Culture and Counterculture how awful the war was and how those fighting in the war changed with it. Either those who survived and lived to tell the story or those that had storied passed down from a journal or simply a script that paints an accurate portrait of the Vietnam War. In any case, the war had and still has long lasting effects, especially to those who lost someone dear, be it a son, father, brother or friend. Those who became war heroes or veterans aren't proud of what they've done, no matter if they followed orders or did it because they felt they had to protect democracy or some sort of freedom of the Vietnamese people. Speaking of heroes that seem to do good but in the long term evolution are haunted by the ghosts of war, Rambo, the action hero that was the icon of the Vietnam war in the 1990 had a very stereotypical image created around him but in the last Rambo movie, we can see that the horrors of war had caught up to him and although that was just a movie, it is clear to understand why this change had occurred. No man, no matter how strong he is, can stand unimpressed by war and its horrific nature. Especially if that man is Rambo and sees the lives being taken by soldiers, either American or Vietcong and seeing this day after day until the war ends tends to inflict changes both to the personality as well to the long term behavior of that person. John Rambo alongside other movie heroes after the war are clearly injured, both physical and psychological and those wounds heal very hard if not at all. That's why the Vietnam War was depicted in so different manners but keeping the same central idea, that war changes you, changes to society that has endured the war, changes the perception of a country that fought in a war. And in recent history, except World War II and the Gulf War, no other war was more brutal or more portrayed in movies than the Vietnam War. The reasons are clear, either as a propaganda material for the American soldiers, either as a statement of how war can change society or in recent years, to remind that society has still a long way to go
Culture and Counterculture towards civilization. In America, the war was a reason of pride when America won and had heroes and a reason to criticize the Army and the Government for the lost lives, especially if your beloved son died trying to defend the freedom of another country, not even your own. That's when America has a strong voice against war. Until then, guns are being produced, soldiers are trained and wars are being fought. When you start to draw a line and see how much you have won and how much you have lost, then you start to realize that America is very fond of war and constantly tries to get into a war to defend democracy, freedom and the price of oil. To conclude, from a cultural stand point, the Vietnam War had profound implications in cinematography, being a strong subject for movie makers to focus on, for different reasons, be it money, glory, to depict reality, to create heroes, to make America look less evil, to educate the people of how war can change soldiers and civilians trapped between to opposing ideas and the countries that fight to enforce one idea over the other. The war had a very strong implication in the hippie movement because both the Korean War and the Vietnam War that followed sparked an anti-violence movement in America that had implications in music, movies, social movements and civil rights movements. Both wars were the starting point for those against war and violence to speak their mind and adopt a more pacifist approach. If we must speak about countercultures during the Vietnam War, the only thing that stands out is are the hippies and the families that lost sons, brothers, father during the war. These are the opposing side of the war that movies use to portray realities too gruesome to be remembered. Last but not least, if we must include politics into the war, it's safe to say that politicians start wars and soldiers fight them and this was the case for Vietnam as well. The only sure to focus on 30 years after the war is that movies are still being made based on this subject and this is a clear indicator that a 20 year war fought for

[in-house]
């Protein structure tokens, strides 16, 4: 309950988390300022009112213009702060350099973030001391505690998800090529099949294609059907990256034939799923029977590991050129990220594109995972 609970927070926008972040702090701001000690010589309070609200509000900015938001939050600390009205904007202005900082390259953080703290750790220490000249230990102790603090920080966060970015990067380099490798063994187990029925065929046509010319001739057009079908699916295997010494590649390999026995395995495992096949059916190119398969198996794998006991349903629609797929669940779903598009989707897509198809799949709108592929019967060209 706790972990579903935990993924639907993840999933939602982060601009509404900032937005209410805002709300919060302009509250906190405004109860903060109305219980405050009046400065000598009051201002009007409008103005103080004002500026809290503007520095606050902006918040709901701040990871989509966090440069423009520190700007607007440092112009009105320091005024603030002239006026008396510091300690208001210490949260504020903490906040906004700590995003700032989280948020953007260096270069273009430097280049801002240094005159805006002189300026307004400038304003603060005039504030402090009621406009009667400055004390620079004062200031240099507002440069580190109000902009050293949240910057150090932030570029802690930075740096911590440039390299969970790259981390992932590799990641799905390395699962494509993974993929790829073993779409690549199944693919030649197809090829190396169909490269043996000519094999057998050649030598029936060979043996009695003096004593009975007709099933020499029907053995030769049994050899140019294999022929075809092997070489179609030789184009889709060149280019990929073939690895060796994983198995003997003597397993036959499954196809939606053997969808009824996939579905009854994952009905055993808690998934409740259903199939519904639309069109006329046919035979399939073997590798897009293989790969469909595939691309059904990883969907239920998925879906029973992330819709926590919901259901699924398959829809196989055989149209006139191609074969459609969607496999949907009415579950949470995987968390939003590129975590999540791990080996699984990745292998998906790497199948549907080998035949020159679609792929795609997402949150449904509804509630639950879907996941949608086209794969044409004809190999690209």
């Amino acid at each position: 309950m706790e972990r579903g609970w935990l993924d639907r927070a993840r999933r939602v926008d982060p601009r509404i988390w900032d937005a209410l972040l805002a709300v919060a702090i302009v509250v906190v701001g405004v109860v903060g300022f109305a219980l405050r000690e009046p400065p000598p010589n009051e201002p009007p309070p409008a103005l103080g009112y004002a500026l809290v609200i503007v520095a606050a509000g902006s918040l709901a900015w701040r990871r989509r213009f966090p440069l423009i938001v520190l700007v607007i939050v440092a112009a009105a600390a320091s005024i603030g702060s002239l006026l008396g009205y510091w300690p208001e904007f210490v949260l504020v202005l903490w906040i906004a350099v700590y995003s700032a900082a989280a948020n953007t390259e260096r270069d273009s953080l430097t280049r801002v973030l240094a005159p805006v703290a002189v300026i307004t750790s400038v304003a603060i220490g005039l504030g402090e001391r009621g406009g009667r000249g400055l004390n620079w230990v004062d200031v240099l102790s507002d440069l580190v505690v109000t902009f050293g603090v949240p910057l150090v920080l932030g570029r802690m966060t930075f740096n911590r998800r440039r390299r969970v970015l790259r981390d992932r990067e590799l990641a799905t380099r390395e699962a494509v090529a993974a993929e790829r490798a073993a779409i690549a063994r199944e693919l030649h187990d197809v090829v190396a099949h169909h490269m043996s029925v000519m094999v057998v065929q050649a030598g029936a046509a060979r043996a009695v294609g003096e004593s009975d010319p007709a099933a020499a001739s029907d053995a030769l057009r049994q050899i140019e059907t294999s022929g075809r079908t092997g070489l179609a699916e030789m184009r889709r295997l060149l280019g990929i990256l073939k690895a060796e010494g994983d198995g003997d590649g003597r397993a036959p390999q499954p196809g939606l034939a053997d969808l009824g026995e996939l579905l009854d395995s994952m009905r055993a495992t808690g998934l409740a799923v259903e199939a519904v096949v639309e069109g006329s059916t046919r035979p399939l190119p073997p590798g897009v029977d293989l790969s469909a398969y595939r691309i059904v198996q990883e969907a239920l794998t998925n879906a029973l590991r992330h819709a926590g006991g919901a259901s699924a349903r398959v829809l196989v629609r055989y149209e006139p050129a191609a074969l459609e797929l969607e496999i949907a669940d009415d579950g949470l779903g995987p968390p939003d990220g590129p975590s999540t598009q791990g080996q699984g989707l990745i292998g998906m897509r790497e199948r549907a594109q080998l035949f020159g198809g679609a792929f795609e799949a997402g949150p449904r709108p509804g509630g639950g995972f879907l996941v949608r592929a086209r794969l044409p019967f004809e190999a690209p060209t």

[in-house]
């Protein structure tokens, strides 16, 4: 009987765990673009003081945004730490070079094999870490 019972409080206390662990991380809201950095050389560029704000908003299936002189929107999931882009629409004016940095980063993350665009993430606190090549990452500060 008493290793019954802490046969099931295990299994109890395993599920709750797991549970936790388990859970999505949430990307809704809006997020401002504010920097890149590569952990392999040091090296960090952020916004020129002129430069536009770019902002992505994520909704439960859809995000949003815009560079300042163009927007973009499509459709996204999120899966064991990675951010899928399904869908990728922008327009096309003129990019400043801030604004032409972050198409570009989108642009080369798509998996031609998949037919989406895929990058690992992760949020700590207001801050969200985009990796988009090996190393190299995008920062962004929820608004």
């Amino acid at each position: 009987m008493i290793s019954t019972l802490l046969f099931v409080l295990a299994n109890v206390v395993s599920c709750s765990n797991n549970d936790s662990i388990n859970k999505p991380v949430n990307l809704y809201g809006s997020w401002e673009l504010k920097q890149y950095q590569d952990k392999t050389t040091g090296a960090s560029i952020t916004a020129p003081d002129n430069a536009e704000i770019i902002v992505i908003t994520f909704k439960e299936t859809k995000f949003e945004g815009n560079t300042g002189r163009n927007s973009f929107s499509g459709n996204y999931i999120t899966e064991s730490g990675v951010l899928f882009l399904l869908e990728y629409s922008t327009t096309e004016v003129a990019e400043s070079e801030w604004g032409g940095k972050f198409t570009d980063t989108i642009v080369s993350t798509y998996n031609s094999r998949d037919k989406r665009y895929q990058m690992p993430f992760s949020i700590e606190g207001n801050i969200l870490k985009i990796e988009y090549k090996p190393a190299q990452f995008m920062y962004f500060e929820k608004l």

Culture and Counterculture nothing loosing countless lives is a statement that America or the world needs to reassess its priorities concerning freedom and democracy. Bibliography 1. Spencer C. Tucker, The Encyclopedia of the Vietnam War: A Political, Social, and Military History 2. James Olson and Randy Roberts, Where the Domino Fell: America and Vietnam, 1945–1990 3. Taylor, Charles Lewis, The World Handbook of Political and Social Indicators 4. Neale, Jonathan, The American War 5. Douglas Blaufarb. The Counterinsurgency Era 6. George C. Herring. America's Longest War: The United States and Vietnam, 1950–1975 7. Simon, Dennis M. (August 2002). "The War in Vietnam,1965–1968" 8. Anderson, David L. Columbia Guide to the Vietnam War 9. Brigham, Robert K. Battlefield Vietnam: A Brief History 10. Taylor, Mark (2003), The Vietnam War in History, Literature, and Film 11. Anderegg, Michael A. (1991), Inventing Vietnam: The War in Film and Television 12. Hixon, Walter (2000), Historical memory and representations of the Vietnam War, 13. Dittmar, Linda; Michaud, Gene (1990), From Hanoi to Hollywood: the Vietnam War in American film 14. www.imdb.com